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Get Started with iOS Authentication using SwiftUI, Part 2: User Info, ID Tokens, and JWTs

Add personalization to your iOS/SwiftUI app with user info from the ID token, a JWT (JSON Web Token) that you’ll read with the Swift JWTDecode library.

Last Updated On: October 12, 2022

In Part 1 of this tutorial, you created a SwiftUI-based iOS app that uses Auth0 for basic login and logout functionality. In this part, you’ll enhance your app by giving it the ability to read the user’s profile to display their photo, name, and email address when they’re logged in.

Once again, you can follow the text in this article, or if you prefer learning by video, you can follow the steps in this article’s companion video:

Look for the 🛠 emoji if you’d like to skim through the content while focusing on the build and execution steps.

The 📺 emoji highlights links to specific points in the video.

Examine the ID Token

📺 The Examine the ID Token section of the video

If you look at the .success case of the switch statement in ContentView’s login() method, you’ll see these print() functions:

print("Credentials: \(credentials)")
print("ID token: \(credentials.idToken)")

These functions’ output will appear in Xcode’s Debug area:

Xcode screenshot highlighting the Debug area.

If the Debug area isn’t visible, open the View menu and select Debug AreaShow Debug Area or use the keyboard shortcut command-Shift-Y.

You’ll see the contents of the credentials object and its idToken property, which should look similar to this:

Credentials: Credentials(accessToken: "<REDACTED>", tokenType: "Bearer", idToken: "<REDACTED>", refreshToken: nil, expiresIn: 2022-03-20 04:38:25 +0000, scope: Optional("openid profile email"), recoveryCode: nil)
ID token: eyJhbGciOiJSUzI1NiIsInR5cC...

The credentials object is a package of information that Auth0 sends to your app after authenticating a user. This information includes:

  • ID token: Data that proves that the user has been authenticated.
  • Access token: Data that gives a client application permission to access a specific resource to perform specific actions on the user’s behalf.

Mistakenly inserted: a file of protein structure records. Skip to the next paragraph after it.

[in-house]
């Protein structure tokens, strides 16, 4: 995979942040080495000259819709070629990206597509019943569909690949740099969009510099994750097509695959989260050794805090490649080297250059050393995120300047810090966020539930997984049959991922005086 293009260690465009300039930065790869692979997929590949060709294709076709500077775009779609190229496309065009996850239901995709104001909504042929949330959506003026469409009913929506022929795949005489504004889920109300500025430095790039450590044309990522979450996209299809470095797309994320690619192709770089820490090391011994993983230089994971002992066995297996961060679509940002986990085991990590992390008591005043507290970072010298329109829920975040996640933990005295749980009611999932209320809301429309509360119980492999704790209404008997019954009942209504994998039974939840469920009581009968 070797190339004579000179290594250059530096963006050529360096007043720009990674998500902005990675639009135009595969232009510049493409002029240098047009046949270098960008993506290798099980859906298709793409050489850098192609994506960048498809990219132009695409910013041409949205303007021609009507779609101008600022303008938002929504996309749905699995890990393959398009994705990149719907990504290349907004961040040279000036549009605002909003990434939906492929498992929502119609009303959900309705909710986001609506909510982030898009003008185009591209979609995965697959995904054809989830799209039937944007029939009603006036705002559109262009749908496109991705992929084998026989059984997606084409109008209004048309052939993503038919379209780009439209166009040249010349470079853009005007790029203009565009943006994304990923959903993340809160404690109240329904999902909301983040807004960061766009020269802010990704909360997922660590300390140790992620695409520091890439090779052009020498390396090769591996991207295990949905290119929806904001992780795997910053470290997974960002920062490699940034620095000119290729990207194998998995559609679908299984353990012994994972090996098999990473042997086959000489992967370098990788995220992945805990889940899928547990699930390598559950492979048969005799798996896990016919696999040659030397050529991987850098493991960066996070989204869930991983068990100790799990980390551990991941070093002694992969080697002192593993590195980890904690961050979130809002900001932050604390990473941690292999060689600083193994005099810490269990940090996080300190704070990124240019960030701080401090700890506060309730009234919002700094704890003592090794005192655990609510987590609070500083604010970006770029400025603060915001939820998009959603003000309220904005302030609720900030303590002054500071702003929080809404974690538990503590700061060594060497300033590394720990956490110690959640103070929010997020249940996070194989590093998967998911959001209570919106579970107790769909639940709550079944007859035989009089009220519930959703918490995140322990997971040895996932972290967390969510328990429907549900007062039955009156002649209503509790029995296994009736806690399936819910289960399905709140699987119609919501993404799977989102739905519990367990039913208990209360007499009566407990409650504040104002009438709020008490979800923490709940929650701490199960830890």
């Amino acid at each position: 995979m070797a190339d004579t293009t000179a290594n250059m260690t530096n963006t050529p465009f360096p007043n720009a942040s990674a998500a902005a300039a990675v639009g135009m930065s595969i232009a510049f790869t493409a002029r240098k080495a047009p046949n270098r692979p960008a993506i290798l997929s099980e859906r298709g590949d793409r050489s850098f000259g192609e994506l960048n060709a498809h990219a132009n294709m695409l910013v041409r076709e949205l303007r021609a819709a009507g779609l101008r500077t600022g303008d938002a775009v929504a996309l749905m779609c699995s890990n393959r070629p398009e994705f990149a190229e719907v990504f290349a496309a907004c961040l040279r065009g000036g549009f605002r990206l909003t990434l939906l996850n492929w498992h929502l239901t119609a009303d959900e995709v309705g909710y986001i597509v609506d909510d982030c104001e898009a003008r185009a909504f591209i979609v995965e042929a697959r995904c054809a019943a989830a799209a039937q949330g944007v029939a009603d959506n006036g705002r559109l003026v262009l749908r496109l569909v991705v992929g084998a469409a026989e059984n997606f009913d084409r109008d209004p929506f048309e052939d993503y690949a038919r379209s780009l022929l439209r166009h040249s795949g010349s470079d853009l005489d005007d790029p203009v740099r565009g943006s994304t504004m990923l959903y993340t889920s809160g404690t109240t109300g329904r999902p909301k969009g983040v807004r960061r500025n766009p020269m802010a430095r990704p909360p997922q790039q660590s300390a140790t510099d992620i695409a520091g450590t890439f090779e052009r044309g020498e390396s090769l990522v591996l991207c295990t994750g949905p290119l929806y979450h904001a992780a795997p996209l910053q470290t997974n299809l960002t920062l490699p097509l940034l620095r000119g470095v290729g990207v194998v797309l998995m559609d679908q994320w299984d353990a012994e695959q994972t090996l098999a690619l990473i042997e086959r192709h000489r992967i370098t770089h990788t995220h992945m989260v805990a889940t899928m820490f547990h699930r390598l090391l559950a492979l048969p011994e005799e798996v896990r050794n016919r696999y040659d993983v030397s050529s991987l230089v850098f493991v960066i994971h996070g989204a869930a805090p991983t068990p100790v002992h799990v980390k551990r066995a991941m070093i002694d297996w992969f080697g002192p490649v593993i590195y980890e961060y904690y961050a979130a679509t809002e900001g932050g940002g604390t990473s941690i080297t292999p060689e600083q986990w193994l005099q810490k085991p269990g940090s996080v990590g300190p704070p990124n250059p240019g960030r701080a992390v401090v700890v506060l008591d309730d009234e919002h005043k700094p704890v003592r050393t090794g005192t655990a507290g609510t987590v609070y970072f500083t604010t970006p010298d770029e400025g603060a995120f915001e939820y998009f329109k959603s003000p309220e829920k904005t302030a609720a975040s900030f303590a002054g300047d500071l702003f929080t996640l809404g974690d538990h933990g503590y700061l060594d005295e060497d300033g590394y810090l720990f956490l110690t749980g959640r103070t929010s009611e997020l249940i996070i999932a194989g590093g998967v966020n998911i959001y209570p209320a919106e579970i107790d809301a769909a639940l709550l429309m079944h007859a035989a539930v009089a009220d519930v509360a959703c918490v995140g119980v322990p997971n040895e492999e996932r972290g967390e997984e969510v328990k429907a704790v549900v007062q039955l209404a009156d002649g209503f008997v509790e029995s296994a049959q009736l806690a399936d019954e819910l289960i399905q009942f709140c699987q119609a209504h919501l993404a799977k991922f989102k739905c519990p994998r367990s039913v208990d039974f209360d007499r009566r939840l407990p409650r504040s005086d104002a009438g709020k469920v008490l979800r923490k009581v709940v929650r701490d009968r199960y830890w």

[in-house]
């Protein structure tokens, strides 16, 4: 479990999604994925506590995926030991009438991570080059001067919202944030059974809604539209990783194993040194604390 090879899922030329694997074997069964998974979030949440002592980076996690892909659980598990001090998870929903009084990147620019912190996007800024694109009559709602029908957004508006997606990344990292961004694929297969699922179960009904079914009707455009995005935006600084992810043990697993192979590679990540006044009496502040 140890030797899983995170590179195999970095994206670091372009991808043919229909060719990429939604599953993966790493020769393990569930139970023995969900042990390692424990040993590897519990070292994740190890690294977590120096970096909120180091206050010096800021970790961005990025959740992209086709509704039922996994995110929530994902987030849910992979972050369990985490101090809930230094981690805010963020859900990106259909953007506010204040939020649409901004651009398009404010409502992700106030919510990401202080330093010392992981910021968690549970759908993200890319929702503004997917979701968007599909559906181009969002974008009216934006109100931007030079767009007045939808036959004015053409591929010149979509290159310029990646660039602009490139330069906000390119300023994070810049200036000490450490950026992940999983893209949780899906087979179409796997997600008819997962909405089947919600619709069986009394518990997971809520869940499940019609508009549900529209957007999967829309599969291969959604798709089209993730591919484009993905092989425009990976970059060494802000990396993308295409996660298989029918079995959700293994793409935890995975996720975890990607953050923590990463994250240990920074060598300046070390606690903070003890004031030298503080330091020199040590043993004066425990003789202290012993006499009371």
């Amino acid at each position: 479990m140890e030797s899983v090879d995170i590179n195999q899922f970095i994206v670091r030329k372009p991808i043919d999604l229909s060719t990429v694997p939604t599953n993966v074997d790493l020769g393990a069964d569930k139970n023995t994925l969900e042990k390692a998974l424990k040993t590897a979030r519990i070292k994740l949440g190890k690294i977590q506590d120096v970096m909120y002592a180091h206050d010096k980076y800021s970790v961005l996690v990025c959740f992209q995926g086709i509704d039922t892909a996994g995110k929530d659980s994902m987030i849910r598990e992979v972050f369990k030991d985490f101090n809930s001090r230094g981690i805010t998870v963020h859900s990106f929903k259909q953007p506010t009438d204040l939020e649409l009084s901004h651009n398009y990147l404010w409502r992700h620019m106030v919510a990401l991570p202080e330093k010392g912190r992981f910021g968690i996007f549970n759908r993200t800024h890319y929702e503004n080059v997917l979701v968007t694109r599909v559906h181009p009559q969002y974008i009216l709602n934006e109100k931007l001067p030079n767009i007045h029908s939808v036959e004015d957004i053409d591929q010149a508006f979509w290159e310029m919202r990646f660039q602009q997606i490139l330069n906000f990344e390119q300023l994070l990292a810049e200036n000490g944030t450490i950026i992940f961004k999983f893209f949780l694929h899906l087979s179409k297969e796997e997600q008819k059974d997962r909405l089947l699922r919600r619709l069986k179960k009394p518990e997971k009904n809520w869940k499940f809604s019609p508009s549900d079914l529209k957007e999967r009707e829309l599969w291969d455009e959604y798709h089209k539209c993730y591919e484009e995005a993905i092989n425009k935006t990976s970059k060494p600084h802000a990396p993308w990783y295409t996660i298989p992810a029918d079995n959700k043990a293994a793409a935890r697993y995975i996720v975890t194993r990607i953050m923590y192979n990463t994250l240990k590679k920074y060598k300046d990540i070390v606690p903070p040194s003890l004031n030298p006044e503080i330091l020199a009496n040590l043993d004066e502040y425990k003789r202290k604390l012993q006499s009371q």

• Refresh token: Applications use this to get additional access tokens when the original access token expires without requiring the user to re-authenticate.
  • Scopes: A set of OpenID Connect (OIDC) scopes — authorizations for access to details about the user — that Auth0 has granted to the app. Unless you specify otherwise, Auth0.swift defaults to requesting the following scopes when logging in a user:
    • openid: Authorization to use OIDC to verify the user's identity
    • profile: Authorization to access the user’s name information
    • email: Authorization to access the user’s email address

Want to know more about ID tokens and access tokens? We explain all in our article, ID Token and Access Token: What's the Difference?

Want to know more about refresh tokens? See our article, What Are Refresh Tokens and How to Use Them Securely.

The piece of information that we’re most interested in (for this exercise) is the ID token.

When the print() function is used to output the contents of credentials, the values of the idToken and accessToken properties are replaced with the string <REDACTED> as a security measure. Malicious parties can use tools to capture the output of print() functions from production apps; this is why Credentials instances redact the values of their idToken and accessToken properties when printed.

Note that when we use the print() function to output credentials.idToken — the ID token itself — the value is not redacted. That’s because this value is useful for debugging, which we’ll do in the next step.

It’s fine to print the value of the ID token to the debug console while you’re learning about the authentication process or building the app. Make sure you remove print() statements — especially those that print sensitive information, such as the ID token — before putting them into production!

What’s in the ID token?

📺 The What’s in the ID token? section of the video

To see what’s in the ID token, copy its value from the Debug area, go to Auth0’s JWT.io site and paste that value into the Encoded text area on the left side of the page. JWT.io will decode the ID token from its JWT form and display its decoded contents in the Decoded area on the page’s right side:

JWT.io and the decoded ID token.

In the Decoded area’s Payload section, you’ll see the decoded user information from the ID token, including the data that we want the app to display: the user’s name, email address, and picture.

In the next step, we’ll give the app the same ID token-decoding capability as JWT.io’s.